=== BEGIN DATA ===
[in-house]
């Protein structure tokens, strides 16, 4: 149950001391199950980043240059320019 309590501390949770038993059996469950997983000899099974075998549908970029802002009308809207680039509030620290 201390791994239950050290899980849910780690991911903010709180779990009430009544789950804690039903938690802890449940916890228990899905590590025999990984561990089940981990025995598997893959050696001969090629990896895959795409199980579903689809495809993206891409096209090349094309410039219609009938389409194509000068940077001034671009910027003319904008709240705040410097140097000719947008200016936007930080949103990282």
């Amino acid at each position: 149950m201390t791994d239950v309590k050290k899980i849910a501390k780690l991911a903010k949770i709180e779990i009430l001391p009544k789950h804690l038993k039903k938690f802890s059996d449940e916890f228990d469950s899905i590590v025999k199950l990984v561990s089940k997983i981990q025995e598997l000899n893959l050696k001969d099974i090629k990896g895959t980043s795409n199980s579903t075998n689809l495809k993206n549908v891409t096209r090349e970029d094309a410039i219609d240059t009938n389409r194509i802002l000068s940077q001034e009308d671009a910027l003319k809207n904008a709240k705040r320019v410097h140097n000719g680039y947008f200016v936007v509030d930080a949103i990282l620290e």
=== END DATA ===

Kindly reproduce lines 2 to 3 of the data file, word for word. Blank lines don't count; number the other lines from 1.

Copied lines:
């Protein structure tokens, strides 16, 4: 149950001391199950980043240059320019 309590501390949770038993059996469950997983000899099974075998549908970029802002009308809207680039509030620290 201390791994239950050290899980849910780690991911903010709180779990009430009544789950804690039903938690802890449940916890228990899905590590025999990984561990089940981990025995598997893959050696001969090629990896895959795409199980579903689809495809993206891409096209090349094309410039219609009938389409194509000068940077001034671009910027003319904008709240705040410097140097000719947008200016936007930080949103990282």
């Amino acid at each position: 149950m201390t791994d239950v309590k050290k899980i849910a501390k780690l991911a903010k949770i709180e779990i009430l001391p009544k789950h804690l038993k039903k938690f802890s059996d449940e916890f228990d469950s899905i590590v025999k199950l990984v561990s089940k997983i981990q025995e598997l000899n893959l050696k001969d099974i090629k990896g895959t980043s795409n199980s579903t075998n689809l495809k993206n549908v891409t096209r090349e970029d094309a410039i219609d240059t009938n389409r194509i802002l000068s940077q001034e009308d671009a910027l003319k809207n904008a709240k705040r320019v410097h140097n000719g680039y947008f200016v936007v509030d930080a949103i990282l620290e």